By: Chris Kernan-Schmidt, Columnist
Protecting our national security should be a priority for the United States government. Whether it is through diplomacy or military action, keeping our allies and ourselves safe from rogue states, terrorist organizations and lone wolves is paramount. The hot question nowadays is, how much is too much?
According to the Department of Defense, there are around 5000 United States military bases, with approximately 600 of those located in foreign countries. This all comes with an annual price tag of $686 billion as of FY 2019. President Trump made it a priority during his campaign to, “make sure our military is the best in the world”. This likely means more spending, more bases, and more personnel. So does all this extra spending and increased presence in foreign countries make us safer?
It is hard to answer whether the extra spending, military bases, etc. makes us safer, but I do think they are necessary in many cases. There is no doubt about it: the United States has an empire that stretches across the globe. Many of us are not aware of the extent to which our military is spread. We have been told since the Cold War that these foreign bases are necessary for defense and retaliation. In a world where world-peace is a rightfully important objective, I do believe our presence in foreign countries is justified.
There are more than 20,000 troops station in South Korea, many of which are located near the DMZ – a heavily fortified border with North Korea. Although peace-talks are set to begin in the near future, North Korea remains a dangerous and potentially devastating rogue state. South Korea, one of our biggest allies in Asia, has a lot to lose if North Korea was to launch an attack, whether conventional or nuclear. The United States’ presence in the region acts as a deterrent (although some would argue it does the exact opposite), and a potential quick-action force for retaliation. In Eastern Europe, 4,500 new NATO troops (including United States) were just deployed. This military presence, again, acts as a deterrent for Russia. Many bases around Africa labeled as “lily-pads” provide assistance and support to local militaries fighting against extremist groups such as Boko Haram (Nigeria), al-Shabab (Somalia) and al-Qaeda (Libya).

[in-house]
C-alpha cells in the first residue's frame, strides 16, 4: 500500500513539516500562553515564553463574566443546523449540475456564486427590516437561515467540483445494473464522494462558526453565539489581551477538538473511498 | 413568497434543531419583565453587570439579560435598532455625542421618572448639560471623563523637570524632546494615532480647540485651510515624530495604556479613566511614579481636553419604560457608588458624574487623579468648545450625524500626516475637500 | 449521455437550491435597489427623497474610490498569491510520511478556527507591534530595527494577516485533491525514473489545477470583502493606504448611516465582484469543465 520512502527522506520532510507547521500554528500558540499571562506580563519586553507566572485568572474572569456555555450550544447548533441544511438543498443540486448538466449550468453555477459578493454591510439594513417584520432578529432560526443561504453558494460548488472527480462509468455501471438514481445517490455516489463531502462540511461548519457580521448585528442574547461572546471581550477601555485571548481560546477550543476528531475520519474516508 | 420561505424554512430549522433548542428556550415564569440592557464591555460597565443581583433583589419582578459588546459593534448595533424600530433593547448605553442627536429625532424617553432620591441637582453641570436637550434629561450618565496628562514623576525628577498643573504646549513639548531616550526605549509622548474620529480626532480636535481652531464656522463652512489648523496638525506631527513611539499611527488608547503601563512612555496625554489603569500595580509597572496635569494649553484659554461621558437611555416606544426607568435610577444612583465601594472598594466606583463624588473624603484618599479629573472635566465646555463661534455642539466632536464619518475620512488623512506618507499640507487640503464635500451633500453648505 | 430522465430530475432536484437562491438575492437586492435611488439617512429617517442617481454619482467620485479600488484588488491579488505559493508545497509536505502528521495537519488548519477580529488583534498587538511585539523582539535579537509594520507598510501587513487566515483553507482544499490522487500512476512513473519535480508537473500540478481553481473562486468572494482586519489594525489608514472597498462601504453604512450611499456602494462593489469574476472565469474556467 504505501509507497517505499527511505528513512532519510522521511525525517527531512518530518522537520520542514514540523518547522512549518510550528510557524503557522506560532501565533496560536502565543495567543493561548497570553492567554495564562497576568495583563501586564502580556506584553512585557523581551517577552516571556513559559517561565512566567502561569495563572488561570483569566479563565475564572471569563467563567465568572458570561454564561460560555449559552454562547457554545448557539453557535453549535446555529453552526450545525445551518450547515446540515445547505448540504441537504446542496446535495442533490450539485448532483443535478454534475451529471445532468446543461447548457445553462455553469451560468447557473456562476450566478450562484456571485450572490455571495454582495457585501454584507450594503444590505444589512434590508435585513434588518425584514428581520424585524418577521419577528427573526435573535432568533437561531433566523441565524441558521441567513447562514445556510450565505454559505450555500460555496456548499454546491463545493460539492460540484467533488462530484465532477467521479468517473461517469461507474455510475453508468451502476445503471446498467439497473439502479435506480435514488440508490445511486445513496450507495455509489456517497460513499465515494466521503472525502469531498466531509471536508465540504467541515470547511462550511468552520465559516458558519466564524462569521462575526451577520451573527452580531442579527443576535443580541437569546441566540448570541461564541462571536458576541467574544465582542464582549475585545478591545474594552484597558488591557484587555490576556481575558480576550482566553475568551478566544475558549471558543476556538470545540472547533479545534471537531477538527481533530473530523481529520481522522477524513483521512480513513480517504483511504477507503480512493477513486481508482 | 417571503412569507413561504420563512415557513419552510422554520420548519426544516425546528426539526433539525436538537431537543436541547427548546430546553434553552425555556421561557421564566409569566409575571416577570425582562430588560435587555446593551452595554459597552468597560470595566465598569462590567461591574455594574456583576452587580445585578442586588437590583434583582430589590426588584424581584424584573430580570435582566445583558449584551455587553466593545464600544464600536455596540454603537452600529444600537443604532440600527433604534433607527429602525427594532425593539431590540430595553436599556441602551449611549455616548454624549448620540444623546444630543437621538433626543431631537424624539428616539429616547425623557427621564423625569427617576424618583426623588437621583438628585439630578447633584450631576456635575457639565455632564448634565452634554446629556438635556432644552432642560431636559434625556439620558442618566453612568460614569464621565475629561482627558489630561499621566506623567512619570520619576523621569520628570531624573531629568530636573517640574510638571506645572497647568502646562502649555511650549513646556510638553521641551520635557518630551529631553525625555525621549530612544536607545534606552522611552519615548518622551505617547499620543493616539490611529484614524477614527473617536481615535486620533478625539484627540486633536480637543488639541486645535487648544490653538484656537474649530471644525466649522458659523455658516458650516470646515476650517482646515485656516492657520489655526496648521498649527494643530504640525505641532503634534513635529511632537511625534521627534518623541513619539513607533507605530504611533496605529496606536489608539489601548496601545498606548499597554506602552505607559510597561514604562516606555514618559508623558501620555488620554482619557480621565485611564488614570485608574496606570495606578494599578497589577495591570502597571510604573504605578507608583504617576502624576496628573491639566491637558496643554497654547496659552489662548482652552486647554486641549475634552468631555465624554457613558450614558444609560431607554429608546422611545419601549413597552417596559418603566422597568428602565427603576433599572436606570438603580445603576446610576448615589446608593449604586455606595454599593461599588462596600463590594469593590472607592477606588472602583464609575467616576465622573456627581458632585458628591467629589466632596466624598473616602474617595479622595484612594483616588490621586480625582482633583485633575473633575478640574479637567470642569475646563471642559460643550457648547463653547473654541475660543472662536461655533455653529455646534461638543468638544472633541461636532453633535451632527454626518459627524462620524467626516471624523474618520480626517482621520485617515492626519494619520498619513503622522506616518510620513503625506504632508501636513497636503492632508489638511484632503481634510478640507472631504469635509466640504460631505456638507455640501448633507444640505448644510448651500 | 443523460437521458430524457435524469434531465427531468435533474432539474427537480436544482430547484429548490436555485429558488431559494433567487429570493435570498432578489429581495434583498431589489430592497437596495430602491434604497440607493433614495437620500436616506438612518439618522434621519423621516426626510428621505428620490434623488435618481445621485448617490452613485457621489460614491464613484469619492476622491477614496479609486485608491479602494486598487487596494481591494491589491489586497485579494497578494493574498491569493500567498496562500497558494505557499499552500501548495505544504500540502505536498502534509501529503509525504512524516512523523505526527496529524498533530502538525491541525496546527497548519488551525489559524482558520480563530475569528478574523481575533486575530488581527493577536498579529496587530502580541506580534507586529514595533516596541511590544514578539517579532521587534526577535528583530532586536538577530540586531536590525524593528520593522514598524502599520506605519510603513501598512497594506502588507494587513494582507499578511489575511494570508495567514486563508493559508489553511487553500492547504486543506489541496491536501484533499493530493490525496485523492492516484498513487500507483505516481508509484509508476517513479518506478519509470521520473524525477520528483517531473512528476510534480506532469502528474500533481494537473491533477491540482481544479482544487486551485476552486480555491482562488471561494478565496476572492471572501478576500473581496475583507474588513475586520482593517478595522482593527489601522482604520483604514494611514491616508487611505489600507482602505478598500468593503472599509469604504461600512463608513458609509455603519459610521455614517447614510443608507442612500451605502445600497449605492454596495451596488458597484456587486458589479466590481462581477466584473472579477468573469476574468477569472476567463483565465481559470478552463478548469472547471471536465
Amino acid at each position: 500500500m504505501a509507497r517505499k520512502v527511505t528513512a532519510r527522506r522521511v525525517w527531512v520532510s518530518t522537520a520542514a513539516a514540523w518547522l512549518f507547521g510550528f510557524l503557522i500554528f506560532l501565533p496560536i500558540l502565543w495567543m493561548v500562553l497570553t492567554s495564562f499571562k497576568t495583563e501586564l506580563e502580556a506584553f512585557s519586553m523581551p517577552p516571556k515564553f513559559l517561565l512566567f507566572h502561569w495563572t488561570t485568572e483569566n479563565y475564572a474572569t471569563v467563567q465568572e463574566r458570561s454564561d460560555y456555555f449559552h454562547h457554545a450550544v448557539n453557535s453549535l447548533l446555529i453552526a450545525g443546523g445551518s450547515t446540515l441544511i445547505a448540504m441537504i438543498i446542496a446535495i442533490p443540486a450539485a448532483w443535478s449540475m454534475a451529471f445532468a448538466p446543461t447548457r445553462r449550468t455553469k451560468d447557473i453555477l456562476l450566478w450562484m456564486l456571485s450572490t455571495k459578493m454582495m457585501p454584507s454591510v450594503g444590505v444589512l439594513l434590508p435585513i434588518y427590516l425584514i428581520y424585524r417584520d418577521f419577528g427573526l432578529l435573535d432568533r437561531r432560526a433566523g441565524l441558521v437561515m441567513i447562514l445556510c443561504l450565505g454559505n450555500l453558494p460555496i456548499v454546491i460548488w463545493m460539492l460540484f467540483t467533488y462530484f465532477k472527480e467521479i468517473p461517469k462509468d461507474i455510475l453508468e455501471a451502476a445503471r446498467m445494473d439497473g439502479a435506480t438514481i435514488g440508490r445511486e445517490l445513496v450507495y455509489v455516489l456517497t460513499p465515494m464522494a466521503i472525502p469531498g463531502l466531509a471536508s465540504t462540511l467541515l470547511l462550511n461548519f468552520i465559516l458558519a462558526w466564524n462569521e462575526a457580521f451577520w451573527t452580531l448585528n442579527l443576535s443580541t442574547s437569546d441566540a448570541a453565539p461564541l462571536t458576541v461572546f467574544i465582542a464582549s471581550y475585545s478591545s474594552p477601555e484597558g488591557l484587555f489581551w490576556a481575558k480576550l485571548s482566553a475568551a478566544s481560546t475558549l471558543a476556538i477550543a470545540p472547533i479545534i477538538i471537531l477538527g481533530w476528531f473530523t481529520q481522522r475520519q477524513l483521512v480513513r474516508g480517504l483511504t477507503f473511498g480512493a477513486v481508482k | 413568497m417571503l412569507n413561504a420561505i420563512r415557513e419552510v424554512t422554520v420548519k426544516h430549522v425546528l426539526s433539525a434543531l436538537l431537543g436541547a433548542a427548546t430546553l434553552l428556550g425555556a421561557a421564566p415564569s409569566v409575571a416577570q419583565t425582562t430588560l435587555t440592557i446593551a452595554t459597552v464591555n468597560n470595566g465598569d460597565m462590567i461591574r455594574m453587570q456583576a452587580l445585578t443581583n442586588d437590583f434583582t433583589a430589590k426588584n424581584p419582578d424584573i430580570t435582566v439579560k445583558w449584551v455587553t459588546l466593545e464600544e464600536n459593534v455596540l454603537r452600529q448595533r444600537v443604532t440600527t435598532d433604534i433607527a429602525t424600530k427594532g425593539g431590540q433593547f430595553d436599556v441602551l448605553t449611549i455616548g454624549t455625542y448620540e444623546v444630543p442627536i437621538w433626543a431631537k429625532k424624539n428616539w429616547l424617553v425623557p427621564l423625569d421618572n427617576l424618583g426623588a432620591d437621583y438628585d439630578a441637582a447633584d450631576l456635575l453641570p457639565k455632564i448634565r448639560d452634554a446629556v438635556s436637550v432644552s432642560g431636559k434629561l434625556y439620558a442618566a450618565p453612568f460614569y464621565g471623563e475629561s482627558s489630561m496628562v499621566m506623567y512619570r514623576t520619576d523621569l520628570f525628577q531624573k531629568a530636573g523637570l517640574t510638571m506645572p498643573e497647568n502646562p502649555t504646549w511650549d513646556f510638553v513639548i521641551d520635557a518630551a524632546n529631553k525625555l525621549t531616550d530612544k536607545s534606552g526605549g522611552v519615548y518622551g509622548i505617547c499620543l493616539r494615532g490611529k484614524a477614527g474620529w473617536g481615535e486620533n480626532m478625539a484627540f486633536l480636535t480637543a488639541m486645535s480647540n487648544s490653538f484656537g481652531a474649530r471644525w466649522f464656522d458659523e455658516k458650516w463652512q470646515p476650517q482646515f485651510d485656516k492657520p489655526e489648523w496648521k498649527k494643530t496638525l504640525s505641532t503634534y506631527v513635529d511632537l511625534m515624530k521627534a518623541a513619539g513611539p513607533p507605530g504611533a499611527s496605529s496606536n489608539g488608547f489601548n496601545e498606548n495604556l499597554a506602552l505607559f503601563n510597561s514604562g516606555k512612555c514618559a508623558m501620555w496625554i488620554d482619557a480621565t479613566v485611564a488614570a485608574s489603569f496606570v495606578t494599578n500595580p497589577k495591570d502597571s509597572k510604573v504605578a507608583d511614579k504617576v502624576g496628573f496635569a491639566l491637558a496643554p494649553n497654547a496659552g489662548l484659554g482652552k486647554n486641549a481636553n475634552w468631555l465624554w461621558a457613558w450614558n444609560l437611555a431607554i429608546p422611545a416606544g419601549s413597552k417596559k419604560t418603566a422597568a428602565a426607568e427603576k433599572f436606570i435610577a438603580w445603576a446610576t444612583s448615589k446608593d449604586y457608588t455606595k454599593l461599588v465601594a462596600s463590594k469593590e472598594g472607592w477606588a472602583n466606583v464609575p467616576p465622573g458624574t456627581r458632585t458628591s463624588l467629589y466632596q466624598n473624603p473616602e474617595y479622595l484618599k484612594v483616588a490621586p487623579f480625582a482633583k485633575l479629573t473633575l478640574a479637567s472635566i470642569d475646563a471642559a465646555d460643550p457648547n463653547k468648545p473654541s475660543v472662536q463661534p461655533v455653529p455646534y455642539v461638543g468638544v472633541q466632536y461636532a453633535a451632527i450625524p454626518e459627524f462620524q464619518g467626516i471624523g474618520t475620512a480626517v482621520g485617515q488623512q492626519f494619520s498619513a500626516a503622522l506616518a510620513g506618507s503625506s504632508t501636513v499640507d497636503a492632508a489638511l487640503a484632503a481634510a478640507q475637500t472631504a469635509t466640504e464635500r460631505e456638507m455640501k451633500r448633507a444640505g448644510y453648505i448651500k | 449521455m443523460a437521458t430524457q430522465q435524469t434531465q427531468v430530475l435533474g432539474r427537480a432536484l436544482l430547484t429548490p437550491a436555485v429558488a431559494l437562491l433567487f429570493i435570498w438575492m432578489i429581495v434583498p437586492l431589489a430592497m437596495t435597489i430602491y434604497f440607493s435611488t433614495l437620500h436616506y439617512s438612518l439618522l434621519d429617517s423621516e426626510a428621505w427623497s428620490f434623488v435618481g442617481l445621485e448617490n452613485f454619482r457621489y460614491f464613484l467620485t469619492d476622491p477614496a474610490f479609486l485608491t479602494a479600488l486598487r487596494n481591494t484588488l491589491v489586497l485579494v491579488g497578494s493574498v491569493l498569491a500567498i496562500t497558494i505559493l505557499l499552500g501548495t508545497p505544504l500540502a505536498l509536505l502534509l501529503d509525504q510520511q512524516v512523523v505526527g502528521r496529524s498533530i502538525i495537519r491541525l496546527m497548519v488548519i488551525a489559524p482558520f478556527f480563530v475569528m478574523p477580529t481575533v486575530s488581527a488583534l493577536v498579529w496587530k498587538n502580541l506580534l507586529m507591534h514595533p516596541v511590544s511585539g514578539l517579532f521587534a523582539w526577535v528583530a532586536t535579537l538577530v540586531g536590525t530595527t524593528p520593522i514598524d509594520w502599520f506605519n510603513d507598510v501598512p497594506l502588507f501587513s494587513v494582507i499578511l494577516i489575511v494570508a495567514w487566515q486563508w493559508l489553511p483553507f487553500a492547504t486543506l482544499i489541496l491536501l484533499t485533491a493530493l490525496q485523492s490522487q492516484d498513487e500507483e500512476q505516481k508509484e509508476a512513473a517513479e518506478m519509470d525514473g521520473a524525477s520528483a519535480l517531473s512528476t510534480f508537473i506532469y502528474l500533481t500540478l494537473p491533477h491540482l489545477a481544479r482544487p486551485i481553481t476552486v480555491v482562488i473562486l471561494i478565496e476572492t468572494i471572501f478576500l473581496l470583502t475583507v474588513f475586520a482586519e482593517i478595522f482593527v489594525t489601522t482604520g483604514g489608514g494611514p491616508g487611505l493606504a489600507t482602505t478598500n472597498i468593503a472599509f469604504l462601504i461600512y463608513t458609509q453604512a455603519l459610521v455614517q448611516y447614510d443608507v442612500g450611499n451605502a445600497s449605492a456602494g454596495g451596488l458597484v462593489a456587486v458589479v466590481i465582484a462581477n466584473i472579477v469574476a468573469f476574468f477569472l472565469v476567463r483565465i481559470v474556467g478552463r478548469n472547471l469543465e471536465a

Many of these bases are in response to growing threats against our allies or ourselves. I recognize that the United States spends far too much money on defense and that many of these bases are controversial (and frankly some are not needed), but there is a legitimate reason for having them.
If the foreign governments agree to the installation of military bases and the military personnel are acting in accordance with U.S. law, then I see very little reason to withdrawal completely from the majority of these countries at this time. I do believe, however, that is it important to allow local governments to take the majority of control of their defense and the United States should only be involved if it directly affects our allies or us.